The medical care in Bali continues to improve, and hip replacements, stents and cataracts can all be dealt with to international standards in Denpasar. But anything to do with gerontology and dementia is still pretty much off the radar.

Since 2002, divisions of geriatric medicine have been established in the departments of internal medicine in all Indonesia’s government universities. But it’s a rare doctor, either here or in the west, who chooses to specialise in it. Old people’s problems are just not sexy. So this rapidly growing demographic (in 35 years, over a fifth of the world’s population will be over 60) is not getting much attention.

I didn’t pay much attention myself, until I had to start dealing with my parents’ aging issues. Then a couple of years ago my own friends started to fall and break their hips and have the aforementioned cataract surgeries, stents and other age-related procedures we thought were for old people. It was astonishing to find that the medical community here considered us to BE old people. That can’t be right. I’m not ready.

I was also astonished and indignant to learn that my medical insurance company, to which I have been writing increasingly generous checks for 25 years, plans to ditch me when I turn 72. After some research I found out that all medical insurance plans have upper age limits, and none will accept new clients after the age of 65. If anyone out there is aware of a plan that will cover hospital expenses to the end of life, please let me know. There are a lot of us looking for something like this.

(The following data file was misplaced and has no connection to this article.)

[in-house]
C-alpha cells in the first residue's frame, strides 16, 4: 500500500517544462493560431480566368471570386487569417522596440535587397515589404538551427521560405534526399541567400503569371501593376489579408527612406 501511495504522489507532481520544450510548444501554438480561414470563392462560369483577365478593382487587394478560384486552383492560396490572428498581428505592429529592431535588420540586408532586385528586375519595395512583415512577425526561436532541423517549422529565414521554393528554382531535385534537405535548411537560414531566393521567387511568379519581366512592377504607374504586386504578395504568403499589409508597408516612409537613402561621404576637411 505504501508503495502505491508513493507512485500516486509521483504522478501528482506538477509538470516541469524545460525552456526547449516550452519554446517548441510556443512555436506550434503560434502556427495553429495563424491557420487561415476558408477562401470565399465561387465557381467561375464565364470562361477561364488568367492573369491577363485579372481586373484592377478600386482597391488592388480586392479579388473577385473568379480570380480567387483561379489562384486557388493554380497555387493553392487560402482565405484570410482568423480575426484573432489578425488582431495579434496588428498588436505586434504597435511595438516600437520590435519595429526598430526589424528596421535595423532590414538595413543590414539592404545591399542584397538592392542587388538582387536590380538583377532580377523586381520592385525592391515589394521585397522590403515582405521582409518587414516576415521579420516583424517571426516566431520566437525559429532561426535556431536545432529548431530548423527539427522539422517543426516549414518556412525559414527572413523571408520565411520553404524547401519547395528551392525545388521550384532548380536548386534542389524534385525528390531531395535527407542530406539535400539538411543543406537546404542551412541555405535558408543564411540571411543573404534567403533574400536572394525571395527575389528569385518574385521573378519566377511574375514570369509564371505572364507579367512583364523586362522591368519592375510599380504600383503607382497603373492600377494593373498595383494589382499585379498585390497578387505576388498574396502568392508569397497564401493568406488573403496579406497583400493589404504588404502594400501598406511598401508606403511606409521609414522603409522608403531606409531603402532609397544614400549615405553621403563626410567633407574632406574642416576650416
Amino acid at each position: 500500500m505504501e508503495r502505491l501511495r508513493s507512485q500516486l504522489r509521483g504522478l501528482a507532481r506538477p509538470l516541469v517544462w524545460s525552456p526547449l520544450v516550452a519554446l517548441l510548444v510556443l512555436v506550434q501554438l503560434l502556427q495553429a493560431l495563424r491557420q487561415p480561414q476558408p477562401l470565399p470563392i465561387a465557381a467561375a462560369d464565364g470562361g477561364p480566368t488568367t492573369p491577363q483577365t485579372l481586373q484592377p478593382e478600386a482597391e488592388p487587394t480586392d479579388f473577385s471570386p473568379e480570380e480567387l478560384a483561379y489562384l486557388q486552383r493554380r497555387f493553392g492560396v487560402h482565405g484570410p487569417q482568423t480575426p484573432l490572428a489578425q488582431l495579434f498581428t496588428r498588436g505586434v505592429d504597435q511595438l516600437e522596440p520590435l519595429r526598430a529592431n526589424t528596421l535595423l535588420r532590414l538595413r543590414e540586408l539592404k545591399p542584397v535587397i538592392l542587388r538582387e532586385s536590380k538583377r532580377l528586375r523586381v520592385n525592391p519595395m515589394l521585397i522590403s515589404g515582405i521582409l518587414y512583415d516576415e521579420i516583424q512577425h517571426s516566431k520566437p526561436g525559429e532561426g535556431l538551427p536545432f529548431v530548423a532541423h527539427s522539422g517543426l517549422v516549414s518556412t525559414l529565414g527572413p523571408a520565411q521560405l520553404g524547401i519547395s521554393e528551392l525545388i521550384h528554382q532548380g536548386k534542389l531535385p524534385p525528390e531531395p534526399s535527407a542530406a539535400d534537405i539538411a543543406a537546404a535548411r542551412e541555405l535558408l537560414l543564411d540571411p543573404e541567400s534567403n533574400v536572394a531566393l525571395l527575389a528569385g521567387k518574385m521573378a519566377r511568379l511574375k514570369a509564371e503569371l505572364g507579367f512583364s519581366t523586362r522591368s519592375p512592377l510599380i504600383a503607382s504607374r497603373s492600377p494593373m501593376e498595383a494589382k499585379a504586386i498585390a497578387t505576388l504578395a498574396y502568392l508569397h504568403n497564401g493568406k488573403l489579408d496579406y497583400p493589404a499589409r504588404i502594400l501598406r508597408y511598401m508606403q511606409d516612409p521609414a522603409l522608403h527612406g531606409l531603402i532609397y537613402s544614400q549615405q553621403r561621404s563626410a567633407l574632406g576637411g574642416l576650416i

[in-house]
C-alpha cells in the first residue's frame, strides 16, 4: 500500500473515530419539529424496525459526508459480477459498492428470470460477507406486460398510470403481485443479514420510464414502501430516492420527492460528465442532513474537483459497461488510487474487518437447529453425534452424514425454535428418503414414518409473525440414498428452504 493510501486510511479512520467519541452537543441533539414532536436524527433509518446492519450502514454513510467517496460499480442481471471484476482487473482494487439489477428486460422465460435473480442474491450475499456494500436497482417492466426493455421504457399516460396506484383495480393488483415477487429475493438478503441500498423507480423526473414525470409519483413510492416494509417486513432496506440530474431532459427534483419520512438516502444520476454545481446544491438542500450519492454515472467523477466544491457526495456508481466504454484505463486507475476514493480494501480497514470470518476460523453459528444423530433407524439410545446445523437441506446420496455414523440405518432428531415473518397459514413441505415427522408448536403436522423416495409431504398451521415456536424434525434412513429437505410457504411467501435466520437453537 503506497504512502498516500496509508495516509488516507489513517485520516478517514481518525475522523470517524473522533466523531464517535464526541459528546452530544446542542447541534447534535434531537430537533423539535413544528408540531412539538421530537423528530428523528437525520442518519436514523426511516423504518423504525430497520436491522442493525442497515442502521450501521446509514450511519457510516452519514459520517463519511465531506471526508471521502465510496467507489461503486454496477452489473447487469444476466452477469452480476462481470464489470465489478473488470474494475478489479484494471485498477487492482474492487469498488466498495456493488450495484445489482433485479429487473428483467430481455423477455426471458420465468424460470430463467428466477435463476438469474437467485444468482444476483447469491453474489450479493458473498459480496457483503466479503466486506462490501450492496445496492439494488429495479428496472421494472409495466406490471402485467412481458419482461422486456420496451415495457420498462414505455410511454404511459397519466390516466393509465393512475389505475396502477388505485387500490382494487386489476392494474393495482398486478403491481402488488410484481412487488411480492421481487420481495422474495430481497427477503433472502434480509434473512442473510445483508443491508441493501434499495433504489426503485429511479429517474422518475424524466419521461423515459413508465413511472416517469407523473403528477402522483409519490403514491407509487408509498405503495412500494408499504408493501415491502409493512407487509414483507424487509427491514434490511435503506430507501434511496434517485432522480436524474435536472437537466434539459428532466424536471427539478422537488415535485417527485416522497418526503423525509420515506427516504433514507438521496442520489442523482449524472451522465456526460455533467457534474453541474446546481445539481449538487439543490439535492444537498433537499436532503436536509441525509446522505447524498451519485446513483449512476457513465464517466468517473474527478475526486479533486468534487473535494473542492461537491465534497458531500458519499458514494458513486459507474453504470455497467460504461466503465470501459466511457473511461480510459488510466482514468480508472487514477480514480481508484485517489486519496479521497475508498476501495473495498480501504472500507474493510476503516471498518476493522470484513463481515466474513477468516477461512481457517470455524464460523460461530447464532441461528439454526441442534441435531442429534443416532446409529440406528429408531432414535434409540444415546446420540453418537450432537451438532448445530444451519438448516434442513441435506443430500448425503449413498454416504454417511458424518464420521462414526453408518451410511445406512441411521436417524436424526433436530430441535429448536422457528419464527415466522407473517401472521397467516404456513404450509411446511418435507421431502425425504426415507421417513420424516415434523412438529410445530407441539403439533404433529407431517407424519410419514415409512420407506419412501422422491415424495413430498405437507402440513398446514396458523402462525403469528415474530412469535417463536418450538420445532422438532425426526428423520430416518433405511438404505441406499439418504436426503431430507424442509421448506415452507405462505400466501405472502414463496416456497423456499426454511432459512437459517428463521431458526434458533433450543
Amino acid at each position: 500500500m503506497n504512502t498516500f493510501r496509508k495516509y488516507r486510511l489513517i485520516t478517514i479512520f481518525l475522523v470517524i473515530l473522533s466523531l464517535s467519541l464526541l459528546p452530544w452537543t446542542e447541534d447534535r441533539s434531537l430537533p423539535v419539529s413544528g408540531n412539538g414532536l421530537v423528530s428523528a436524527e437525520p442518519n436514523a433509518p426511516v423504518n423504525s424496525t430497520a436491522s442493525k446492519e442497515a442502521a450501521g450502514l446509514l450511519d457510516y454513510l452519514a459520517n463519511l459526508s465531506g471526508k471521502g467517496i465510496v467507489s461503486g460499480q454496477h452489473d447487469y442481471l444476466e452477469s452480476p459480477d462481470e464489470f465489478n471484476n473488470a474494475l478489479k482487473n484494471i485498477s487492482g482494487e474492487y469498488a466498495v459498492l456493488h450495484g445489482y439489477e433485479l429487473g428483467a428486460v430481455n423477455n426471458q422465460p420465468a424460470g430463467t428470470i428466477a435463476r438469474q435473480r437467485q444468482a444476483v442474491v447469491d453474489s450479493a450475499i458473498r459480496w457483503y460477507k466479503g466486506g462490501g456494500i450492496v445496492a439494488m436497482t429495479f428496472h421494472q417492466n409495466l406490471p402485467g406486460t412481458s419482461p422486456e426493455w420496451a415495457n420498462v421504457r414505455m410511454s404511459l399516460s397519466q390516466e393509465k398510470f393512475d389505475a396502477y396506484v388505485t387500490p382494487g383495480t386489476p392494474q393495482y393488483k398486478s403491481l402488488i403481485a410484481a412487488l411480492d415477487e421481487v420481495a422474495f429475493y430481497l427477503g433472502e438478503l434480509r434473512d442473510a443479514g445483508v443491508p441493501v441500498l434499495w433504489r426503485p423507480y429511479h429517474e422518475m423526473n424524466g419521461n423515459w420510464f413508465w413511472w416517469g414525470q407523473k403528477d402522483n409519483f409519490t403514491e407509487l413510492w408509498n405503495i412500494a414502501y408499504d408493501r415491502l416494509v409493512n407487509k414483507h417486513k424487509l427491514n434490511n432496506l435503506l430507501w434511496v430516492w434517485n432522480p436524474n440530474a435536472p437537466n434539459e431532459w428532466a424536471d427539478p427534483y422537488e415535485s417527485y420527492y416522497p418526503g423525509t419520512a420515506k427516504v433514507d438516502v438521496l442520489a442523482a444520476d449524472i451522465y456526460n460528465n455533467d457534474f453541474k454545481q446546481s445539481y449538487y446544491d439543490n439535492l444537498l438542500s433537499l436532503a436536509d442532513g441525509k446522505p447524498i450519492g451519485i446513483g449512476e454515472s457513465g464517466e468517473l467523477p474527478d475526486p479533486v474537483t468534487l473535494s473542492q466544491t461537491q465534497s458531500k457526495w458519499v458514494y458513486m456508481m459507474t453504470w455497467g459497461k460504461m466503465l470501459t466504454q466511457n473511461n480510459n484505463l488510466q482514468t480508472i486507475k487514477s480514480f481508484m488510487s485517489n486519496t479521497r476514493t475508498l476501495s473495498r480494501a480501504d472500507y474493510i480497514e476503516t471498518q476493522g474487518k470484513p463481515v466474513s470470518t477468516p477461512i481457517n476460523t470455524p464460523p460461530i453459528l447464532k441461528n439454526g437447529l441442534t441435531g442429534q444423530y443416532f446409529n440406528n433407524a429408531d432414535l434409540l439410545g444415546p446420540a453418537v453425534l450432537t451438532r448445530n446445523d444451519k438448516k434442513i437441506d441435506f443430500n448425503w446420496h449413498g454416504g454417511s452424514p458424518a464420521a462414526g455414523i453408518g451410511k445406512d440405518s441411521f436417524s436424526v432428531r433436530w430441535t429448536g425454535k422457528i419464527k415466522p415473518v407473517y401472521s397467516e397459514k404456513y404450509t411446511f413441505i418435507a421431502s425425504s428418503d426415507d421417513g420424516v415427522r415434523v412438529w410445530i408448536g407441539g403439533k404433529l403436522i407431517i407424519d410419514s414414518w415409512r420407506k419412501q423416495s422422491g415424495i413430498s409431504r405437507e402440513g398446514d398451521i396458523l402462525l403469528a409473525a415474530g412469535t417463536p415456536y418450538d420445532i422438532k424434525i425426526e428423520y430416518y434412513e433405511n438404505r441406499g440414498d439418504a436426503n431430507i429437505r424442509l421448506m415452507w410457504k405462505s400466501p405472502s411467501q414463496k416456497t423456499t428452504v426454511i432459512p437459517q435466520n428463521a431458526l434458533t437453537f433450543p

More cheerful thoughts… our chances of developing dementia are high. See my story Losing the Plot in Paradise for the gory details.

Wayan Manis and I have been talking about all this for a few years now. I’ve built a tiny house next to her compound, and we reckon I’ll end up there when I become really decrepit. She points out that she isn’t getting any younger either, and prefers a short commute.

So here we sit, still feeling pretty frisky, with all these interesting issues ahead of us. We can eat well, exercise, and otherwise take good care of ourselves but the clock is ticking. Keep that sense of humour sharpened and get those domestic ducks in a row. It could be a long ride.

Ibu Kat’s book of stories Bali Daze – – Free-fall off the Tourist Trail is available from :
– Ganesha Books in Ubud, Sanur and
– Amazon downloadable for Kindle